Do you know how perceptions about environmental issues in politics have changed over time in Florida? How can we achieve bipartisan support on these important issues? Dr. Ram Balasubramanian and Ryan Smart provide some background on these questions and suggest strategies moving forward.
Before 2010, environmental issues such as protecting Florida’s everglades and springs, conserving natural lands, rivers and beaches, and taking on polluters, was supported by both our Republican and Democratic representatives. However, Mr. Smart notes that since then, there has been much less support from both parties on taking meaningful action to protect Florida’s environment.
Although Floridians are clear at the ballot box that they want their tax dollars to be spent providing more protections for the environment, many believe that the will of the people is not being upheld by the politicians in Tallahassee.
Mr. Smart says that this is due to numerous reasons such as influence from lobbyists and large industries, but especially because of a lack of regulatory action from government agencies to enforce meaningful protections, which has led to disasters such as the recent Piney Point disaster.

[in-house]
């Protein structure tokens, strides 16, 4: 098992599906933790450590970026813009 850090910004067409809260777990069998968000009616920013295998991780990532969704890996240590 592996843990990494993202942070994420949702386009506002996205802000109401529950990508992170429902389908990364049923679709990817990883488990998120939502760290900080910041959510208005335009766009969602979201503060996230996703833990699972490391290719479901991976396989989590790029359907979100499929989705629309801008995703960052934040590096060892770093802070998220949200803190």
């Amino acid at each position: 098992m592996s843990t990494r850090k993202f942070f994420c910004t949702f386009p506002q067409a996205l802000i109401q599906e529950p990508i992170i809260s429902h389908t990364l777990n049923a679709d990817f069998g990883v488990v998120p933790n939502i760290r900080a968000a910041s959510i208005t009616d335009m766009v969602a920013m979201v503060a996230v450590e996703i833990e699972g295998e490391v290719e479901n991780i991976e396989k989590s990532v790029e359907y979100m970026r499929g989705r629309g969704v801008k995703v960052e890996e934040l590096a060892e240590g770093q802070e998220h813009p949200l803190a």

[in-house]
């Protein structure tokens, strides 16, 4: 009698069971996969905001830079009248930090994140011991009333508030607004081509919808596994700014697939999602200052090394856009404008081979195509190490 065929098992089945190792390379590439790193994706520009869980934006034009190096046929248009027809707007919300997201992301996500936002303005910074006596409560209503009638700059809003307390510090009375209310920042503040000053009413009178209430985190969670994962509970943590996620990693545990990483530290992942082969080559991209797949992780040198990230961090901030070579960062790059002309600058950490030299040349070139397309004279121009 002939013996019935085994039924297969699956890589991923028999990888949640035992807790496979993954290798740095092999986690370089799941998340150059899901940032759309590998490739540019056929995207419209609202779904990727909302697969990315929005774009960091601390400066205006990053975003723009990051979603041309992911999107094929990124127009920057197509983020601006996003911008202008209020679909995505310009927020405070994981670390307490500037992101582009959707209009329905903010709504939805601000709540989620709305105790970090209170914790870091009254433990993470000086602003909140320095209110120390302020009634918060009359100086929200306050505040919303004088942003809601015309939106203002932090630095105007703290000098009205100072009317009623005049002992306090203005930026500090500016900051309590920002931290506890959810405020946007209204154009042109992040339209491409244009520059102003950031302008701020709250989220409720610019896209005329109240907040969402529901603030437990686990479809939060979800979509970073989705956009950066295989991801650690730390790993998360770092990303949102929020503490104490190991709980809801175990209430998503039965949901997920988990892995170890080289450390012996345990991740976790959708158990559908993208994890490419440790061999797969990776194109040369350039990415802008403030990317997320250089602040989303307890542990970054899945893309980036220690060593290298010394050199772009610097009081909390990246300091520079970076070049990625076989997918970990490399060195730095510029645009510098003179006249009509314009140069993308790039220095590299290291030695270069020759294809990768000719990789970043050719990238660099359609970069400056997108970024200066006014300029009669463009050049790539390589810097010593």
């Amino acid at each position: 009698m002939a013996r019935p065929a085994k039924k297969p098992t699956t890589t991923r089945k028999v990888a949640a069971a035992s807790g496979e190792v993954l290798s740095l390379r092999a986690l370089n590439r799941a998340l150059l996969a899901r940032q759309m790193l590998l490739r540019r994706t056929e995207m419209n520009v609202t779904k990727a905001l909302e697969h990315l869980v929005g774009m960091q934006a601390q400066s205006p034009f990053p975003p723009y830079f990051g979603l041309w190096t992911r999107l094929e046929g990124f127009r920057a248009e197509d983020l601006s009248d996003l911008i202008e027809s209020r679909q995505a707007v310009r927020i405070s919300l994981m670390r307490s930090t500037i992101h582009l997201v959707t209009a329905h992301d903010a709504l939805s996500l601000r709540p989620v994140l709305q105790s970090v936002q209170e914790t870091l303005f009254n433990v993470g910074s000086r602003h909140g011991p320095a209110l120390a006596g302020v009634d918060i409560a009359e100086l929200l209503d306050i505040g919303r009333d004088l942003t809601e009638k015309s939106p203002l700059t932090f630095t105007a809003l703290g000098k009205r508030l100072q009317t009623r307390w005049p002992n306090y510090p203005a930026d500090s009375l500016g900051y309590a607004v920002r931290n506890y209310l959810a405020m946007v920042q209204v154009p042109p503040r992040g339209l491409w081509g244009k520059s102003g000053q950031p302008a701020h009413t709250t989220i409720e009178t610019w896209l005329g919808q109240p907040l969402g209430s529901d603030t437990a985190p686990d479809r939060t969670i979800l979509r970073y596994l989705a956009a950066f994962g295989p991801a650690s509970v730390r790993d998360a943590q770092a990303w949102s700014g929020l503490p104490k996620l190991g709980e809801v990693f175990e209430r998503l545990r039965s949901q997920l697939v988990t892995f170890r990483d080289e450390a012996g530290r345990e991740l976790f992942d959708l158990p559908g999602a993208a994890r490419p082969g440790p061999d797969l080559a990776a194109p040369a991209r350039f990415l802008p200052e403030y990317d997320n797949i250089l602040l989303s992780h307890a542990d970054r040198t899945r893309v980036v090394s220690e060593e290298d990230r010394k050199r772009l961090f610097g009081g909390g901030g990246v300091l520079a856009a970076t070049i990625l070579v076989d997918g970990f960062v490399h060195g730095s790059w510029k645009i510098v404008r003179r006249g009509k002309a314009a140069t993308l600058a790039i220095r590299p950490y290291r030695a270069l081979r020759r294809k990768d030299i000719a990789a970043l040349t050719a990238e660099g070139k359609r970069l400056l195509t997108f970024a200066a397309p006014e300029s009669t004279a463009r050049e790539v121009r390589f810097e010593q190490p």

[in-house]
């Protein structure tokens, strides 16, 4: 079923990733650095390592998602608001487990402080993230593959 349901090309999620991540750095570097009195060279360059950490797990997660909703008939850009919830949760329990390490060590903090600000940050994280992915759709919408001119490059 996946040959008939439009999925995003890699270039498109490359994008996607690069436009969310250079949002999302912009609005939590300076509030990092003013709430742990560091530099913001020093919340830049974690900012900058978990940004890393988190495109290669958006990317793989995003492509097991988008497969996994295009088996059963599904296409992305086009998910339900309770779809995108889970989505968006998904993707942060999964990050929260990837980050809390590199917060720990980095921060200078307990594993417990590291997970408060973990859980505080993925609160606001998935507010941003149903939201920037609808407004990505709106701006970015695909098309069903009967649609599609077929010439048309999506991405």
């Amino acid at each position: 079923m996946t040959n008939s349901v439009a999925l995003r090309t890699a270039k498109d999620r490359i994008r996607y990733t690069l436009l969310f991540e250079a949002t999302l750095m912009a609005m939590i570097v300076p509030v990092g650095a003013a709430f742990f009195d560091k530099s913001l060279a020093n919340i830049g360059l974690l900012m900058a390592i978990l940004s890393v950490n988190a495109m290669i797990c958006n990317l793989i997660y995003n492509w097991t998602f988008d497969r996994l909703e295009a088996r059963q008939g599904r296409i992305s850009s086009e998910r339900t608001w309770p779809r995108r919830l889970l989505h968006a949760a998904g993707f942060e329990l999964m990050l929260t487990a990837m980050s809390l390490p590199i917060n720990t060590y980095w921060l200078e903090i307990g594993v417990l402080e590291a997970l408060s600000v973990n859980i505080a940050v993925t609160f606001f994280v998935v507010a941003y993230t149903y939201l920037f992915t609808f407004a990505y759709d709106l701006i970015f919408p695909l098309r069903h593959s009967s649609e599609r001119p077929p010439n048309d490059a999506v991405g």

As 70% of nitrogen pollution across the State comes from agriculture, improving this and other agricultural practices is an important place to start. Our speakers discuss how policymakers can provide more resources to help the economic viability of farmers transitioning to Organic and sustainable practices, which would have a great impact on Florida’s environment.
To reduce pollution in Florida’s waterways, stronger implementation and improvement of Best Management Practices (BMP) is another actionable step that can be taken right away.
Dr. Balasubramanian explains that organizations like FOG and the Florida Springs Council play an important role in advocating for policies and politicians that protect the environment while educating citizens who must support these initiatives on an individual basis as well.
Stay up-to-date on policy issues and how you can advocate by visiting the Florida Springs Council and FOG websites.